I love controlled chaos: I love the way it looks, the drama, the things juxtaposing with one another. Also, to hold the eye through beauty, to notice one thing next to another. I want to have a sense of inside and outside. – Howardena Pindell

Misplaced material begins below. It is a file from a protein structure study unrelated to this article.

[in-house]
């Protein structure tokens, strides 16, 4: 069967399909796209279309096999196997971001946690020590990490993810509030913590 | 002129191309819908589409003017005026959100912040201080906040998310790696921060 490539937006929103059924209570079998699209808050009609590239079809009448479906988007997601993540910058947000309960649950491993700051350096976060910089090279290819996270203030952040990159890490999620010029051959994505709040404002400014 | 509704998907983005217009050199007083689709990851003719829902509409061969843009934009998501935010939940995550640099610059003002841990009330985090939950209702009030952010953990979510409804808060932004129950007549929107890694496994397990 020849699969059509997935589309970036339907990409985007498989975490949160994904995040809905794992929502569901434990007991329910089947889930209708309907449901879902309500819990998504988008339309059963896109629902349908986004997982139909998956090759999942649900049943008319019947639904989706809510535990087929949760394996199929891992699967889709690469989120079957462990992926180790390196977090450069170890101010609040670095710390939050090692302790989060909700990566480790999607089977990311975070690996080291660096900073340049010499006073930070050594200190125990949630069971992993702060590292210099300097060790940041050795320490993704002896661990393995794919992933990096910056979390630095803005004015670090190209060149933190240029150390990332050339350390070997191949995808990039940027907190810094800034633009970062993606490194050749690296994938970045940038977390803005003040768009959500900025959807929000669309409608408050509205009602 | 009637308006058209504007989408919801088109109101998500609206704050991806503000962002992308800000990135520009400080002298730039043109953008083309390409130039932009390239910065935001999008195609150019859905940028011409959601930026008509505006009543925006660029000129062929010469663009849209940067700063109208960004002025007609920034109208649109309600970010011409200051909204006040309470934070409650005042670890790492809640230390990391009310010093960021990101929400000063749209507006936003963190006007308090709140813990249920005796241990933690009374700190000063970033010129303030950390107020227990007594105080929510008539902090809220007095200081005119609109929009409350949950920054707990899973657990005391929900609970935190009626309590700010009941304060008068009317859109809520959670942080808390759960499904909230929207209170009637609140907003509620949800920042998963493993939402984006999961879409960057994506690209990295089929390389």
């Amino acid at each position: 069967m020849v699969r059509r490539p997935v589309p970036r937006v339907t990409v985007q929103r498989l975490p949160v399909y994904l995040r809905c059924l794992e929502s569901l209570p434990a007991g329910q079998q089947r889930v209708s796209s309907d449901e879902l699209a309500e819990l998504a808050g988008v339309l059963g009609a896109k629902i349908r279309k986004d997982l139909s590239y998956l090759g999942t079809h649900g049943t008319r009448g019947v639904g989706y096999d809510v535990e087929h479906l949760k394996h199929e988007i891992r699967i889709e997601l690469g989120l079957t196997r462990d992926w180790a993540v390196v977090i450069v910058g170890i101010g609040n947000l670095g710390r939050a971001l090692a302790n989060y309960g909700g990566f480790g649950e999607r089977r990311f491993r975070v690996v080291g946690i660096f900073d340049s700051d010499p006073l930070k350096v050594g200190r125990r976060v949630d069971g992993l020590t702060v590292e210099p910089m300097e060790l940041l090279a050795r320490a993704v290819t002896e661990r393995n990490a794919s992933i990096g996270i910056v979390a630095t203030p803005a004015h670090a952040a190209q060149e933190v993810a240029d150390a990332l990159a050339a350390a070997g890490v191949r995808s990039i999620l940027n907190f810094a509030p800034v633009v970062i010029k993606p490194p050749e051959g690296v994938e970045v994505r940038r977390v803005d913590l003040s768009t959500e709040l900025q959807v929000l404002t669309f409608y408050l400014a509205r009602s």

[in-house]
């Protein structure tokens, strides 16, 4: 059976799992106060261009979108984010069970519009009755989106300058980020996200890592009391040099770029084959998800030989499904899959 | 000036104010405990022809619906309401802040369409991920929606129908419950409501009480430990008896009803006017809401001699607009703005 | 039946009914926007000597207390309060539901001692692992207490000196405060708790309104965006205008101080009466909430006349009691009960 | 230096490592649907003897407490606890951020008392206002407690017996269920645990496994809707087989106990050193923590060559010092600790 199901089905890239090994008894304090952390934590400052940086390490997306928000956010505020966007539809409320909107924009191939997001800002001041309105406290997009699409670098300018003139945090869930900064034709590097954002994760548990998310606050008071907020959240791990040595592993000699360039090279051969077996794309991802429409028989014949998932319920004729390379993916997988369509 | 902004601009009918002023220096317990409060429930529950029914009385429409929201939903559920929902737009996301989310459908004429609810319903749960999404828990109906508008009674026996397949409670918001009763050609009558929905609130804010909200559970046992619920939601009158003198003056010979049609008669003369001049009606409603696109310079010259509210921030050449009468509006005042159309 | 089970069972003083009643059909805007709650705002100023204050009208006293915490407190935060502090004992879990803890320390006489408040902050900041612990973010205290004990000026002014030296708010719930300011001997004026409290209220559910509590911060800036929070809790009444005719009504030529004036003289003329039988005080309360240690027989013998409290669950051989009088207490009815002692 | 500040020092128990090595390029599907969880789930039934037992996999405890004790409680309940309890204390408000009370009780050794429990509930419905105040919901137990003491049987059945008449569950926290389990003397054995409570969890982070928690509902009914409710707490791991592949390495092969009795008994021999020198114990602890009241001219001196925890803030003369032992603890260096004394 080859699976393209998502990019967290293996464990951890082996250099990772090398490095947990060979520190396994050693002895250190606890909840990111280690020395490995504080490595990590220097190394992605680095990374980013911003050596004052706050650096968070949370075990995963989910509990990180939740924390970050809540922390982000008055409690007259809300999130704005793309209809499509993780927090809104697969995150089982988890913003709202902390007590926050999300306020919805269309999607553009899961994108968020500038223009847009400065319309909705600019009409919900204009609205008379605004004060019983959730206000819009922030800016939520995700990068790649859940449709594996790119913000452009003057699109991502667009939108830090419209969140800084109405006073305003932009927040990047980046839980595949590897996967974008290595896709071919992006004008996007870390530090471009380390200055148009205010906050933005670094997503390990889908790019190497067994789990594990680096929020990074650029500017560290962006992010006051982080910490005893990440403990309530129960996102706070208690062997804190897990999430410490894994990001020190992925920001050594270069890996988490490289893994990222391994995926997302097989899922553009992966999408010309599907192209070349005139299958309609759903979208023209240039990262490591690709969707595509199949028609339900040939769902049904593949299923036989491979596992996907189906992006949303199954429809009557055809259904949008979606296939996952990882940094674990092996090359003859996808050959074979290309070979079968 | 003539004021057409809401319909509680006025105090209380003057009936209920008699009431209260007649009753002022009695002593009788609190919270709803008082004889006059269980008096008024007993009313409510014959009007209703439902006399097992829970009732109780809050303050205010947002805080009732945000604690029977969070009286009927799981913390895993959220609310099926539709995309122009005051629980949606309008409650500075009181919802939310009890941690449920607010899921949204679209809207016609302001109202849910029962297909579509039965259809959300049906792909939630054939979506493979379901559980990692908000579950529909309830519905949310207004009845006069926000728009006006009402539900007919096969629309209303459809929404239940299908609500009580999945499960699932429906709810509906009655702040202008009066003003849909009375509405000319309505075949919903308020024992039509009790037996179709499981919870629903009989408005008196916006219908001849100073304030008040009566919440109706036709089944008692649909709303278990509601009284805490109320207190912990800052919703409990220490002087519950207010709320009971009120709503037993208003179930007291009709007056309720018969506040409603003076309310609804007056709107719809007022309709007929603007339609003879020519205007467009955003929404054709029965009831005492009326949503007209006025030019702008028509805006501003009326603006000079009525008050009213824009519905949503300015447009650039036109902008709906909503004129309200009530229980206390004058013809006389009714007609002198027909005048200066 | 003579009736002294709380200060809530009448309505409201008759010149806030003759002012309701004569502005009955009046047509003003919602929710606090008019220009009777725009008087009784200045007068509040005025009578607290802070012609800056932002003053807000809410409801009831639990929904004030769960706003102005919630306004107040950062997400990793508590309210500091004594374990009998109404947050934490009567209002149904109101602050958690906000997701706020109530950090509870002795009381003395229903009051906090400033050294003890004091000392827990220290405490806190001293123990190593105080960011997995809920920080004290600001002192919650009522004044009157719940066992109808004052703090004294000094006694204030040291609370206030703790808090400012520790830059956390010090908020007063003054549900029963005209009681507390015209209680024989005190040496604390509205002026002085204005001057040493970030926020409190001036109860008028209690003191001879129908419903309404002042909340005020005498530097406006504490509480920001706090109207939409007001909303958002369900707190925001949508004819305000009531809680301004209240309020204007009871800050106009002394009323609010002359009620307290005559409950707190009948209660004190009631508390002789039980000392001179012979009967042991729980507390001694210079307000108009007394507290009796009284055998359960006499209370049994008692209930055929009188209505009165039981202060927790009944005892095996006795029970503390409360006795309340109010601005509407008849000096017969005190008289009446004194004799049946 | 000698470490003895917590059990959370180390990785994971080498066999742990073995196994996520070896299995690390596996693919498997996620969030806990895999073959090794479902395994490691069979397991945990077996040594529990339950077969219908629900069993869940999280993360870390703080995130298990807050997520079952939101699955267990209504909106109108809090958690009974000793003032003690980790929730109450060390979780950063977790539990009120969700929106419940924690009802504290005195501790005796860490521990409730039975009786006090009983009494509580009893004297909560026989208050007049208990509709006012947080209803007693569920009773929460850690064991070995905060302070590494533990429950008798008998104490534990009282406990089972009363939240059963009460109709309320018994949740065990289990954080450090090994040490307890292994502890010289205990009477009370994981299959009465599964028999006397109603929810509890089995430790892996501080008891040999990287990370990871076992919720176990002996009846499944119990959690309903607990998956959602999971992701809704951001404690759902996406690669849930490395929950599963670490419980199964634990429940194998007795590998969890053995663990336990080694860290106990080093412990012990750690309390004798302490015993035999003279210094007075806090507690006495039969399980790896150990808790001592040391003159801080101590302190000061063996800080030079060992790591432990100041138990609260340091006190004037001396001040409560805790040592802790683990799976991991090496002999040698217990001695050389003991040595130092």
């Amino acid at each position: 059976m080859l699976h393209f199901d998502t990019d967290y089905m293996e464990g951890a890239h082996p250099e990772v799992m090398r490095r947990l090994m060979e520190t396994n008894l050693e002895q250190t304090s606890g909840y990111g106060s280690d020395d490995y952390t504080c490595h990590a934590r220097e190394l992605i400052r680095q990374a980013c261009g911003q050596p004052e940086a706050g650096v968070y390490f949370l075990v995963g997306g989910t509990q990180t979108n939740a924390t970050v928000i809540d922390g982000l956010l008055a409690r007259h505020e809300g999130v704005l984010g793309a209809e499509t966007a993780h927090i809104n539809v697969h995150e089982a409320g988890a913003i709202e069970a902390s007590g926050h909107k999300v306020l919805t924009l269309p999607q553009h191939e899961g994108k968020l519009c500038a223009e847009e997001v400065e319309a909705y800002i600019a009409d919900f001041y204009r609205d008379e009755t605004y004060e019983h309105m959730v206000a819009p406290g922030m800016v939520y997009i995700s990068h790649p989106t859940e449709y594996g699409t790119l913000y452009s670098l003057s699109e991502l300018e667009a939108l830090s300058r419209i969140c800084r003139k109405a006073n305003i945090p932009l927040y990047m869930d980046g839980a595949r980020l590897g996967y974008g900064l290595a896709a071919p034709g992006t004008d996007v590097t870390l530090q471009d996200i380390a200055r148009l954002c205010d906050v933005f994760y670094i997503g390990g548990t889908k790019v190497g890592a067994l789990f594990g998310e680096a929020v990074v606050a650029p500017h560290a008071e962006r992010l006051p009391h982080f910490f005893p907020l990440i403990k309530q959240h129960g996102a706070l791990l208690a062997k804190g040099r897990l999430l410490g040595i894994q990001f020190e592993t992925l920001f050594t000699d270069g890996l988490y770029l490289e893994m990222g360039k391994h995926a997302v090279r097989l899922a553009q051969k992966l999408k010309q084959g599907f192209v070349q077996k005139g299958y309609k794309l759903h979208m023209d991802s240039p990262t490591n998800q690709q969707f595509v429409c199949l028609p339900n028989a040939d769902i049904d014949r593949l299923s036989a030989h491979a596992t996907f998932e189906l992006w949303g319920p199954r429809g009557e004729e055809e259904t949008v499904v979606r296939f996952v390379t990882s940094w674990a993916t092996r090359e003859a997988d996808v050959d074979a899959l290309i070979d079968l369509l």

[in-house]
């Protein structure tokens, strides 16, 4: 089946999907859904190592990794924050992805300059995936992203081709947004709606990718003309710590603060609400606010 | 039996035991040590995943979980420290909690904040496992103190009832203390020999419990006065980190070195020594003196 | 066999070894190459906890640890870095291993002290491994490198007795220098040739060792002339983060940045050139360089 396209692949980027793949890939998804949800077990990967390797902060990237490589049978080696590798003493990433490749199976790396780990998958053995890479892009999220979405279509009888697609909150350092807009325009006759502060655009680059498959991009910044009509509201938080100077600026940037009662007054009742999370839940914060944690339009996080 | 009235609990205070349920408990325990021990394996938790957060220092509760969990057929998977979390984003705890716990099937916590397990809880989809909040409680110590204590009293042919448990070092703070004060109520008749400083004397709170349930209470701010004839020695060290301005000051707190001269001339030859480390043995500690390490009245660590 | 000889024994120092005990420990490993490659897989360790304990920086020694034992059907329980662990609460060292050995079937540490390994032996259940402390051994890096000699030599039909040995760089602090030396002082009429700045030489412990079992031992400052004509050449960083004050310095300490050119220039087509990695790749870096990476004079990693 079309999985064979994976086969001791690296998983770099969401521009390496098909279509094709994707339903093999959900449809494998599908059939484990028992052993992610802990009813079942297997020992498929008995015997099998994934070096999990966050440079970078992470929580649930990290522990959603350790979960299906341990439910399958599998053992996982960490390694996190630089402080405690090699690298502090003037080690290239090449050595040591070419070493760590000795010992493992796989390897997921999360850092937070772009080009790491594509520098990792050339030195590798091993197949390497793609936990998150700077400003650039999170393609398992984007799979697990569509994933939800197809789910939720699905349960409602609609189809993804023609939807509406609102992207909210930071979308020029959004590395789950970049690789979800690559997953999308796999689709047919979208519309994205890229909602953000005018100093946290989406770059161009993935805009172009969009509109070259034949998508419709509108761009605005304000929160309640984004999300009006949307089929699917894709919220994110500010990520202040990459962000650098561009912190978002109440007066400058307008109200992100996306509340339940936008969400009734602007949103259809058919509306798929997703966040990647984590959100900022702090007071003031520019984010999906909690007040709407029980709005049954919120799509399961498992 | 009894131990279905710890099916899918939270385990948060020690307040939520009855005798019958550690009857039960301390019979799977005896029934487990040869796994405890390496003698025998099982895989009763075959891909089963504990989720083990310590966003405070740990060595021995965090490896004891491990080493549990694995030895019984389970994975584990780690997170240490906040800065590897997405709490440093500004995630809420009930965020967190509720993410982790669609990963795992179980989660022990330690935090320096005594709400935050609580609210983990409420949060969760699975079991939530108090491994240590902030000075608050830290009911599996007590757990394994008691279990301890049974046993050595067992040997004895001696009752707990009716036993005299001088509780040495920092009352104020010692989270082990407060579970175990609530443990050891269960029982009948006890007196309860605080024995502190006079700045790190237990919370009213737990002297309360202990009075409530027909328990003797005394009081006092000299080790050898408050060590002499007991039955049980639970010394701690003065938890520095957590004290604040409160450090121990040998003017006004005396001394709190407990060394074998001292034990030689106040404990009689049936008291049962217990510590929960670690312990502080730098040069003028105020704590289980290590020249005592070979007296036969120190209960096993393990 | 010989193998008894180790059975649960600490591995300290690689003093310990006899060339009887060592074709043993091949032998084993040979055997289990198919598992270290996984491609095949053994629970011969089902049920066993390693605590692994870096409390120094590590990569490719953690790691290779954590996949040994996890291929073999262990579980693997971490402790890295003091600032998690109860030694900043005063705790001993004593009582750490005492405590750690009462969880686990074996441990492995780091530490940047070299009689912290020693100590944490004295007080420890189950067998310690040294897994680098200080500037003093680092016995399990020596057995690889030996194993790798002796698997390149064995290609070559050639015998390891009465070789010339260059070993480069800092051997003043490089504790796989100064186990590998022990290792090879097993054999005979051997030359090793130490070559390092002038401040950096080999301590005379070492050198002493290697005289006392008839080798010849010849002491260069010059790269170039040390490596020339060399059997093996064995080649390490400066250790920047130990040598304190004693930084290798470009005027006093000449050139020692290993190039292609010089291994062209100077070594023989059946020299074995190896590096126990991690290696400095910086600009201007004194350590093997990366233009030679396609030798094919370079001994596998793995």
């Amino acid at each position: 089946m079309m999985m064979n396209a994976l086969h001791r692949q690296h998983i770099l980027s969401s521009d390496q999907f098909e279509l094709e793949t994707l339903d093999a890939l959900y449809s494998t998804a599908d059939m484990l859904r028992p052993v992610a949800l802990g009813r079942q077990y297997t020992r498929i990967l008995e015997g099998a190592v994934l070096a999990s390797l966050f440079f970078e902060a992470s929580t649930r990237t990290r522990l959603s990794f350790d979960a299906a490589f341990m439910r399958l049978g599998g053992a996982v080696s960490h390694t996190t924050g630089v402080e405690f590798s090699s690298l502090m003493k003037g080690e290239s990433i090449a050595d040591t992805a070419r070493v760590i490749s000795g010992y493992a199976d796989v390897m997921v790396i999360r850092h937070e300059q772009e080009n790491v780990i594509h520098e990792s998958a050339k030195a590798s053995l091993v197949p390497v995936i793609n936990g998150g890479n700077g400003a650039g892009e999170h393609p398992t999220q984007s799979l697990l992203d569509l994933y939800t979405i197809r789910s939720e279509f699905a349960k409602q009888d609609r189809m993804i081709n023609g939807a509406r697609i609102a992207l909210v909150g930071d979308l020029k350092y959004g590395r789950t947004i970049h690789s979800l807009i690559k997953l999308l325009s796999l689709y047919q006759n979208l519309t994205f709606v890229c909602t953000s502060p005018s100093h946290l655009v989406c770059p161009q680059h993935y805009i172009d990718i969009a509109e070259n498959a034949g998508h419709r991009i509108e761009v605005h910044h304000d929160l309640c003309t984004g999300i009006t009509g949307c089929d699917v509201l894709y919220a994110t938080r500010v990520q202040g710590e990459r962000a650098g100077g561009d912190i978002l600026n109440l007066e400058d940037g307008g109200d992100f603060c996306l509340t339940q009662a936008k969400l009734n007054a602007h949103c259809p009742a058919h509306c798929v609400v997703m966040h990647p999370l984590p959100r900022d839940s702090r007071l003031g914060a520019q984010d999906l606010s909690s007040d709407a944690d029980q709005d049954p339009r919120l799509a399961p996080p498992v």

The grid, a modernist icon, imposes structure onto an artwork, and accentuates the flatness of the painting’s surface. Pindell subtly challenges the grid’s supremacy in her geometric works, through accumulations of unusual materials like paper hole punches and glitter, or, as seen in this piece, by subsuming the grid within washes of color and drifting shapes. Ovals connect in a constellation that suggests molecular models or celestial bodies. Other circular shapes swim below the bright turquoise paint, giving the painting an ambiguous depth. A graduate of Boston University and Yale, Pindell moved to New York in 1967 where she still works and teaches. Much has been written about Pindell’s expansive and varied career, as her style shifts fluidly between representational, conceptual, performative, political, and personal. While her work has always been widely exhibited, Pindell’s oeuvre has recently become the focus of renewed attention, including her recent retrospective Howardena Pindell: What Remains To Be Seen at MCA Chicago, and her inclusion in last year’s exhibition We Wanted a Revolution: Black Radical Women 1965–85 at the Brooklyn Museum. An innovative figure in contemporary American art, Pindell’s work is included in major museum collections around the world.